Still we would be limited by 12 cycles needed to complete instruction and increasing clock speed wasn't very easy task.

    The pipelining

    If in one CPU clock cycle we could process only one information unit in one time frame, then with pipelining we could try to process several information units in single time frame. That's awesome! But how does that work?

    For this explanation it would be helpful to imagine work situation with humans. Imagine one man wants to screw in light bulbs in factory. The factory is big and there are 1000 bulb sockets in total. For each bulb let's imagine it would take 1 minute to install a bulb. That would take 1000 minutes for whole task to complete. That's a lot of time, almost 17 hours of pure work. A man can understand and what screwing in light bulb means, but CPU of computer need instructions what to do. Those could be broken down into:
    Take ladder
    Place it under light bulb socket
    Climb up
    Screw in light bulb
    Take ladder
    Walk away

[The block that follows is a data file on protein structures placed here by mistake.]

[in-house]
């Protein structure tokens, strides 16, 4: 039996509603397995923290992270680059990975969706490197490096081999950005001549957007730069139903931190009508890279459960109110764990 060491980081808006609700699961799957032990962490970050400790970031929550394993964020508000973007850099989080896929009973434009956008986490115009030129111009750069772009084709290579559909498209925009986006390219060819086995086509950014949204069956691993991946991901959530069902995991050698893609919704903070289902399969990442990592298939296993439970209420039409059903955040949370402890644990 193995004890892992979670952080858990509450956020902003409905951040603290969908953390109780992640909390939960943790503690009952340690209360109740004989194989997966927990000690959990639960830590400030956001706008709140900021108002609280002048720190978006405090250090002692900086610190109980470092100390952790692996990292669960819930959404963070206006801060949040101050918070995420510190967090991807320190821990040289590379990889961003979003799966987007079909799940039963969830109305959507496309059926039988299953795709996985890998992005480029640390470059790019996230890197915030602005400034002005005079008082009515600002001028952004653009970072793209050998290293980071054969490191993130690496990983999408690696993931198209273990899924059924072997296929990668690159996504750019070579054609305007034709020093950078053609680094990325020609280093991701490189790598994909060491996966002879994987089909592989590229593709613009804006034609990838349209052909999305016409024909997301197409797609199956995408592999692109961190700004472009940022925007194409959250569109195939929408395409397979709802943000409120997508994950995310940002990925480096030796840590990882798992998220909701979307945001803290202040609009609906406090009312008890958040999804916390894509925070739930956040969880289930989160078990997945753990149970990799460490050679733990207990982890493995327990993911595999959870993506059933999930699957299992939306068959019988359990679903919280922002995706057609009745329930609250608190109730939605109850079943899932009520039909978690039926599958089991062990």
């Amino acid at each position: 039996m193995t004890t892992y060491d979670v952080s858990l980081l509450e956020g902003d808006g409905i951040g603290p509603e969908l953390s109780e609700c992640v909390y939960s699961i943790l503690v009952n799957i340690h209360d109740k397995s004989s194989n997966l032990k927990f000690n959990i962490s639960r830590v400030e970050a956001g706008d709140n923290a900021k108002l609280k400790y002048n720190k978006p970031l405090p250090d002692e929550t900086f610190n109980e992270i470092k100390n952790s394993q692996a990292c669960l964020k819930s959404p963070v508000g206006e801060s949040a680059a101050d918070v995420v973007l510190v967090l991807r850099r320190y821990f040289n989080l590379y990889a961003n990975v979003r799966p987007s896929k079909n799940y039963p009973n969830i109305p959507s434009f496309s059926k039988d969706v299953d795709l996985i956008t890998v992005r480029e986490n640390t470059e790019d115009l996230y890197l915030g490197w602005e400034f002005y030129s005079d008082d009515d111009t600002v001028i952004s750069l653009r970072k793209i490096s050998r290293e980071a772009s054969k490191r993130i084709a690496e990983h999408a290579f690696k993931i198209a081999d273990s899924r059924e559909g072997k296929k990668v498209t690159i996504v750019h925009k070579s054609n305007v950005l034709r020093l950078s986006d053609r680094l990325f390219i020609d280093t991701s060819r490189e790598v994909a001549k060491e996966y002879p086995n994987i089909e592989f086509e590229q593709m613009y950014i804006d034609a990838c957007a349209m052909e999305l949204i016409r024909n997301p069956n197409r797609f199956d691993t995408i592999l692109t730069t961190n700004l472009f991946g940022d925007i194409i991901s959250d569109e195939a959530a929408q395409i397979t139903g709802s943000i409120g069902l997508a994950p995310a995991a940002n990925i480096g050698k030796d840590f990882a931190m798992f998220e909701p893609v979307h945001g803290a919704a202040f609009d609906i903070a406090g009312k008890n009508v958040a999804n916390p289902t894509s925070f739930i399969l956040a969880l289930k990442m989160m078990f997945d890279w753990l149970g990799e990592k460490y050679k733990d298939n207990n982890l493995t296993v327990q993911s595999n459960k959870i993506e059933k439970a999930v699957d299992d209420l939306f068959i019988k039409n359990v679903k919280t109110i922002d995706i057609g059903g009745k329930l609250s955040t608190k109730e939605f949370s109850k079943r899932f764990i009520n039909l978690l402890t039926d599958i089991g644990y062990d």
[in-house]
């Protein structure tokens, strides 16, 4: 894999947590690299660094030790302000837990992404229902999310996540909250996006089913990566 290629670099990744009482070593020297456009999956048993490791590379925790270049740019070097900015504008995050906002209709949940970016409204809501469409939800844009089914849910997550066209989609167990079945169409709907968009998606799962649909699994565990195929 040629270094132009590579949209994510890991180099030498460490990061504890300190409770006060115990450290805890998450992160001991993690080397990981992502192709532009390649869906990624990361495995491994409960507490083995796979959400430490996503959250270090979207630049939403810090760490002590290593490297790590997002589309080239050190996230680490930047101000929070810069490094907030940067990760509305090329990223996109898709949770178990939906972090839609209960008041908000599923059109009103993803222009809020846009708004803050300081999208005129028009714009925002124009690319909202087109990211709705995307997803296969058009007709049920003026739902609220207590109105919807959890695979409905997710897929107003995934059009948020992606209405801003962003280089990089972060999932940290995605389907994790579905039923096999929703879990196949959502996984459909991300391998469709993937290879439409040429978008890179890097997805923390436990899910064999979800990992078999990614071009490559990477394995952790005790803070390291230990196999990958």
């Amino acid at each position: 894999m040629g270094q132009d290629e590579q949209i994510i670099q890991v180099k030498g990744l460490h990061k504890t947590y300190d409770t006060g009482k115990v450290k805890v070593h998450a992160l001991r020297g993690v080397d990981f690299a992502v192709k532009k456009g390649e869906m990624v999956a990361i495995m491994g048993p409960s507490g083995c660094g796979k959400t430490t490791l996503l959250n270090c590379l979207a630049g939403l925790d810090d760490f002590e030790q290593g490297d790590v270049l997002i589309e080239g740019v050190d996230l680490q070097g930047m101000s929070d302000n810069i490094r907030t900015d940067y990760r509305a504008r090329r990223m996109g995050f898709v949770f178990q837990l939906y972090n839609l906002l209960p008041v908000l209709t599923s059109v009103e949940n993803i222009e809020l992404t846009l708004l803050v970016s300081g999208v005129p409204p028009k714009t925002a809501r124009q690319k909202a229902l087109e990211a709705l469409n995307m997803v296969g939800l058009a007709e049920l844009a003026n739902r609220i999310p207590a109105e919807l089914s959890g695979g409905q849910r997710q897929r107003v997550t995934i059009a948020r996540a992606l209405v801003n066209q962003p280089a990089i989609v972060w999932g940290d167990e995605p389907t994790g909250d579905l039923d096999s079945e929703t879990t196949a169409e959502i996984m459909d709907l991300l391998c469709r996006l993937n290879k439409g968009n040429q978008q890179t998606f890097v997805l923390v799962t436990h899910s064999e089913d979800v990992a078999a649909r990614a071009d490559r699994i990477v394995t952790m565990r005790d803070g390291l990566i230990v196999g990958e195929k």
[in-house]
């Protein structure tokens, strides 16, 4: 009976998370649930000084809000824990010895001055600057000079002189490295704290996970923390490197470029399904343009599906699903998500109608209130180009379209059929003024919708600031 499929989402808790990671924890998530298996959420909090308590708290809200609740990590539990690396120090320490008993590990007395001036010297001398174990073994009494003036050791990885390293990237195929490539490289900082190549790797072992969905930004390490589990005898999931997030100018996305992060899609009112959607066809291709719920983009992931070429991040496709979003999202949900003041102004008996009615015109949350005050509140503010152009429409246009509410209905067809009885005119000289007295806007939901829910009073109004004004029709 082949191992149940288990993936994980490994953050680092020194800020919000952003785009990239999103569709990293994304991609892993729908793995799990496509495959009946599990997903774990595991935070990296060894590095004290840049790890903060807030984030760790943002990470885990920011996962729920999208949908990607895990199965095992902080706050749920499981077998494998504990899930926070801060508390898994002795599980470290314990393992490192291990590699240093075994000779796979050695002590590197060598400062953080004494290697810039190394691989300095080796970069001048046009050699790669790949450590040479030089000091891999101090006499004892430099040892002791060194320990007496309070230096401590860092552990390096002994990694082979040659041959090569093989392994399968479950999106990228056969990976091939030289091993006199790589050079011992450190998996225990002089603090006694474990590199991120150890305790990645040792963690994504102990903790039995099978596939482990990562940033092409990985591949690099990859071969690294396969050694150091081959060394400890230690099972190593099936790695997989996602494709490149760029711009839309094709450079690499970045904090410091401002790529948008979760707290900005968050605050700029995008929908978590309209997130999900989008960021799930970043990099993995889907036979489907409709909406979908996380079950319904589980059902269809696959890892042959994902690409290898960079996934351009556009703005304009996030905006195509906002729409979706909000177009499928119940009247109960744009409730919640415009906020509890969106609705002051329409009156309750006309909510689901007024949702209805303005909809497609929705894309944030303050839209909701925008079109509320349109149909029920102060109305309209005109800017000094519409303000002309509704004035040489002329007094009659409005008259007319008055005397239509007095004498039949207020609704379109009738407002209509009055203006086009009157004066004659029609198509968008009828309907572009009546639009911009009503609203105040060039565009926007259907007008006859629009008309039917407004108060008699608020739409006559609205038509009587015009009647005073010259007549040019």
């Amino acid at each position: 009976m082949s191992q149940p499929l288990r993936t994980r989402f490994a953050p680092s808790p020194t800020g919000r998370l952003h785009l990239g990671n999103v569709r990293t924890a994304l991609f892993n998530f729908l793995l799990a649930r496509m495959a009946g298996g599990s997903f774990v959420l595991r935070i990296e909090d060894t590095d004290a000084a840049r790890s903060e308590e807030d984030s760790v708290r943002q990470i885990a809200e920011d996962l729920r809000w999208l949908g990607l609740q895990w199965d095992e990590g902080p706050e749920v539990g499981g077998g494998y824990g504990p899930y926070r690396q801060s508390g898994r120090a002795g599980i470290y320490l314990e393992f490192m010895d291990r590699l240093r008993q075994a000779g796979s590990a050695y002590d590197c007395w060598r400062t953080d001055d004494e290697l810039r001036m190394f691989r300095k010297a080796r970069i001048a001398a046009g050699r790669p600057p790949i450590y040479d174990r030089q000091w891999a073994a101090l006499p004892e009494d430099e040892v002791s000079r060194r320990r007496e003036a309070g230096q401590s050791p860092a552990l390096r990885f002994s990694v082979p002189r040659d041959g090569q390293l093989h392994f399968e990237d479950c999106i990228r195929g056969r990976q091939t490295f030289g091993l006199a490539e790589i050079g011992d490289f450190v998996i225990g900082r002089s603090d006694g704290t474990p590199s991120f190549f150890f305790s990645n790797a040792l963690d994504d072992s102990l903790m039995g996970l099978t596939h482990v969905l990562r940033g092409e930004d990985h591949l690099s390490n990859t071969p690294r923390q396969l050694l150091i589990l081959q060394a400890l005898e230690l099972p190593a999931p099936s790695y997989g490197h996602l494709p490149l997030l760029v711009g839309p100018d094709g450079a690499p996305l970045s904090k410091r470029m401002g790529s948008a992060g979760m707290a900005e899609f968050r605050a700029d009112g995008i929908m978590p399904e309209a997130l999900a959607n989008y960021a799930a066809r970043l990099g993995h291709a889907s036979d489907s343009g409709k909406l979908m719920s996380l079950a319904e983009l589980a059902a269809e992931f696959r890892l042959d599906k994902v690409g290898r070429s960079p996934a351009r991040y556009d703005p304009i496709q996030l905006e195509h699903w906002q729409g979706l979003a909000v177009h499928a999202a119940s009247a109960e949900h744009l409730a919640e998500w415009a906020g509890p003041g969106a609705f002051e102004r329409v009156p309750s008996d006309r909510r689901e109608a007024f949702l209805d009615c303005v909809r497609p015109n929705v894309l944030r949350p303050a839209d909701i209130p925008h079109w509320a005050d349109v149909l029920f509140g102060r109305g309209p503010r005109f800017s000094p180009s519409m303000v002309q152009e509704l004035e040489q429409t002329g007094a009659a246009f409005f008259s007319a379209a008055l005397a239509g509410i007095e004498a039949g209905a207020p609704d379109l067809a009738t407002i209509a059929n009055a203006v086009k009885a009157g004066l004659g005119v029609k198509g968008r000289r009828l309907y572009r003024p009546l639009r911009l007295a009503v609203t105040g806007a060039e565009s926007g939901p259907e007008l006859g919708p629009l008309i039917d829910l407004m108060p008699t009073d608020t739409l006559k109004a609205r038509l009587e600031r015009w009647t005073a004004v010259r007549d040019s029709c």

For CPU one abstract task would mean at best 6 smaller ones. Human can think of those automatically.

    Well human might not want to work almost 17 hours, so he can ask more people to help him. Then everyone will be doing smaller tasks in same time frame. Some people after finishing work could just go to another light bulb socket, but they would need to wait for other workers to finish task. Therefore people would be less exhausted overall, but task would still take almost 17 hours to do.

    If data in CPU pipeline is arranged well CPU could do tasks faster. Then we get back to question how. And for that we must know that some tasks in CPU can be done without need to wait for others to be completed. For visualization this table will be very useful:

    In this table we can see that we have 5 instructions to complete and each of them consists of 5 smaller tasks to do. In total we have 9 CPU cycles. In the first cycle CPU can execute only one smaller task, but at the second cycle it can start to execute similar instruction alongside with the previous one. This reaches the peak at 5 instruction being executed per one cycle. We can reach maximum IPC of 5.

    Pipeline means that CPU has "task completion line" in which workers in ideal conditions can all work at the same time in line at given time frame. If each stage of of our production line is utilized efficiently, we can perform 5 smaller tasks per time frame and work on 5 instructions per each cycle without need to wait for each to finish before starting to perform other. That would be awesome and indeed it is.